Article Text

PDF
AB0689 A Comparative Study of the Difference in Clinical Manifestations and Disease Outcomes Between South Asian and Caucasian Patients with Systemic Sclerosis in a Large NHS Trust, Within the United Kingdom
  1. E. Mulla,
  2. S. Shaffu,
  3. W. Hassan
  1. Department of Rheumatology, University Hospitals of Leicester NHS Trust, Leicester, United Kingdom

Abstract

Background The University Hospitals of Leicester (UHL) NHS trust is one of the largest NHS hospital trusts in the United Kingdom. It serves a population of approximately one million, of which one-fifth identify as non-Caucasian, predominantly of South Asian origin. Ethnic differences in the characteristics of patients with Systemic Sclerosis (SSc) have been identified, with important clinical consequences, but there is little data on South Asians. The ethnic composition of our trust presents a unique opportunity to investigate this gap in our knowledge and improve disease outcomes in this cohort of patients.

Objectives The aim of this study was to investigate differences in the clinical manifestations of SSc patients between Caucasian and South Asians within UHL NHS Trust. We also investigated the screening of complications in these patients with echocardiography and annual pulmonary function tests (PFTs).

Methods SSc patients were identified from the connective tissue disease database of the UHL Rheumatology Department. Demographic data, clinical manifestations, immunology profile, PFTs and echocardiography results were collated from a combination of medical records at UHL including, radiology, pathology and Respiratory Physiology records. Treatment records were drawn from the DAWN database.

Results A total of 70 SSc patients were identified, of which there were 10 (14%) South Asian, 58 (83%) Caucasian and 2 (3%) Black. We compared the following characteristics of the South Asian to the Caucasian population: Women 90.0 vs. 91.3% (p=0.89). Mean age 53.0 (95% CI 45.6-60.4, SD 12.0) vs. 62.2 (95% CI 58.9-65.6, SD 12.9) years (p<0.05). Mean age at diagnosis 45.2 (95% CI 36.2-54.2, SD 13.7) vs. 52.4 (95% CI 48.1-56.7, SD 16.0) years (p=0.21). Duration of disease 7.3 (95% CI 4.03-10.6, SD 5.1) vs. 8.9 (95% CI 6.5-11.5, SD 9.4) years (p=0.62). Limited disease 75.0 vs. 94.6% (p<0.05). Interstitial lung disease (ILD) 60.0 vs. 29.8% (p=0.64). Pulmonary Artery Hypertension 10.0 vs. 14.0% (p=0.74). Gastrointestinal complications 30.0 vs. 40.0% (p=0.50). Cardiac complications 0.0 vs. 10.3% (p=0.29). Raynaud's phenomenon 50.0 vs. 73.7% (p=0.13). Anti-Scl-70 antibody +ve 22.2 vs. 17.4% (p=0.73). Anti-centromere antibody +ve 50.0 vs. 31.0% (p=0.30). Current DMARD use 70.0 vs. 50.0% (p=0.24). Previous DMARD use 28.6 vs. 13.0% (p=0.29). Previous iloprost infusion 30.0 vs. 24.1% (p=0.70). Echocardiography 90.0 vs. 89.3% (p=0.94). Annual PFT 80.0 vs. 63.6% (p=0.24).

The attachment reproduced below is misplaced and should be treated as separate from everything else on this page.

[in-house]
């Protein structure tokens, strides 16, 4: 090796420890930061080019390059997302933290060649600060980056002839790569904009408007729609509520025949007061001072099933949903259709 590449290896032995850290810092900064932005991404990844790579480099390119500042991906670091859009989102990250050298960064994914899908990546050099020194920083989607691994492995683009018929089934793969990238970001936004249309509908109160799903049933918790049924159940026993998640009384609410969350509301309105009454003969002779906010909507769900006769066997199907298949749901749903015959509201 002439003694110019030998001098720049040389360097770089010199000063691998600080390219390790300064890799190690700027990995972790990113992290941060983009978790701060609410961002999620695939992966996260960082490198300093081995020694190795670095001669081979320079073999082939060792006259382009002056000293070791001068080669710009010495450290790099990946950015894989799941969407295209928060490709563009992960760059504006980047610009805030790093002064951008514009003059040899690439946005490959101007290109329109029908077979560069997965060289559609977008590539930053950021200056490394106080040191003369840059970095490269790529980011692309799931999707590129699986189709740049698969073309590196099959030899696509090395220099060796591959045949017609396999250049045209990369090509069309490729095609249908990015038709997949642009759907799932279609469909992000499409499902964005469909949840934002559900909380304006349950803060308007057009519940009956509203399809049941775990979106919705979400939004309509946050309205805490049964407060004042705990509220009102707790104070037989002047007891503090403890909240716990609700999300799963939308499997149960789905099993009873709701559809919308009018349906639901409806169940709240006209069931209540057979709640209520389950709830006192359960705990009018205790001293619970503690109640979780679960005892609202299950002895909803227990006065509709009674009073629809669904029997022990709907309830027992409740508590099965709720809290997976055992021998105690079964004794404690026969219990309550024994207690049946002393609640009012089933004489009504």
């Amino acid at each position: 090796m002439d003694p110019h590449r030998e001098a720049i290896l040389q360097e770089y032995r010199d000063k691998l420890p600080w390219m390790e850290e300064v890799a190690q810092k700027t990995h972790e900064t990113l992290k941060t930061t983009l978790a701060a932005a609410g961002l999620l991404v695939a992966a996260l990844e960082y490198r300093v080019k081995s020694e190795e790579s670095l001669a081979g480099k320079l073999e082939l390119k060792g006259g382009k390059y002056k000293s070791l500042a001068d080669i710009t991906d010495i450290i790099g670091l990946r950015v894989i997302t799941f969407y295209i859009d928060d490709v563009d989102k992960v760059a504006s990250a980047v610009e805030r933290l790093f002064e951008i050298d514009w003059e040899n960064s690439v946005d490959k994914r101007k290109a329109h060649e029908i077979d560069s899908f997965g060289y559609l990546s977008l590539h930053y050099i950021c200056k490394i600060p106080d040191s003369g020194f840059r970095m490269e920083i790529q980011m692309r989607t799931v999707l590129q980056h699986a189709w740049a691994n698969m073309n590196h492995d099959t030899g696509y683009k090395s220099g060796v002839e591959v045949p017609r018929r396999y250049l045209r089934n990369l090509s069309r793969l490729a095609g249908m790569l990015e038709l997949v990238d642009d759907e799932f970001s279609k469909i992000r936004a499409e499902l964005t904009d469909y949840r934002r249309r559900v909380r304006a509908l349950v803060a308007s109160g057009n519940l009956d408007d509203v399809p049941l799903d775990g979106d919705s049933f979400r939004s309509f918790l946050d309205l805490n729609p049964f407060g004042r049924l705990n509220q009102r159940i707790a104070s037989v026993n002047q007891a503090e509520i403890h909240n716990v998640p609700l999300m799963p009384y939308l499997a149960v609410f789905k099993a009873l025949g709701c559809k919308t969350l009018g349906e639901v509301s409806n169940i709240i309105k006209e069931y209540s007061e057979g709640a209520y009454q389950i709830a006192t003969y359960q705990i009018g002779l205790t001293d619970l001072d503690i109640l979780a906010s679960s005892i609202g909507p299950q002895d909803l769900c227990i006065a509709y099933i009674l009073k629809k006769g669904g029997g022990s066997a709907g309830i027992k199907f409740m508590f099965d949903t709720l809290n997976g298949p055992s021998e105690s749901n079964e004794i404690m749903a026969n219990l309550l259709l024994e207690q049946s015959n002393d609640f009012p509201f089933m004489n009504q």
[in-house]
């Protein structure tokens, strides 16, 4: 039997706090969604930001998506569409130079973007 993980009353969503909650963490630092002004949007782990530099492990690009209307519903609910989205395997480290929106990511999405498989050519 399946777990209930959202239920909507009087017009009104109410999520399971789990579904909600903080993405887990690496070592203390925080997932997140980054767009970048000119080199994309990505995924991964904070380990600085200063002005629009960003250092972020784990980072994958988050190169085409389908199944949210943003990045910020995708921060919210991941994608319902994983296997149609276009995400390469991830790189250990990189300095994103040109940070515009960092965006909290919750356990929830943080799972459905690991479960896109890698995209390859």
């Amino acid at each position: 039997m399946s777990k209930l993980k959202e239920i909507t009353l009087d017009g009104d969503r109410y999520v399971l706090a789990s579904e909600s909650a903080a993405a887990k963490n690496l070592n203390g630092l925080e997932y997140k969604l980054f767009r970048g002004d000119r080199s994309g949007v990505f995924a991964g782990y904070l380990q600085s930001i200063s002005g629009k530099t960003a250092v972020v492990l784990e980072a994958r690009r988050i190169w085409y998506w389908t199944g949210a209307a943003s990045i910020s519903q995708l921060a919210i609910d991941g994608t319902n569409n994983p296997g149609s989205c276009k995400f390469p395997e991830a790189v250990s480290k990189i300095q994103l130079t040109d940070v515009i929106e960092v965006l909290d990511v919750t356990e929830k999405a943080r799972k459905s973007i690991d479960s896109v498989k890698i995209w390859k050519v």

Conclusions

  1. A minority (14%) of SSc patients in Leicestershire are South Asian, similar to the ethnic composition of Leicestershire.

  2. The mean age of onset is significantly lower in the South Asian group compared to the Caucasian group.

  3. The South Asian group had significantly more diffuse SSc disease compared to the Caucasian group.

  4. The prevalence of ILD was twice as high in the South Asian group compared to the Caucasian group.

  5. The usage of annual PFTs and echocardiography did not differ significantly between the South Asian and Caucasian groups.

Disclosure of Interest None declared

Statistics from Altmetric.com

Request permissions

If you wish to reuse any or all of this article please use the link below which will take you to the Copyright Clearance Center’s RightsLink service. You will be able to get a quick price and instant permission to reuse the content in many different ways.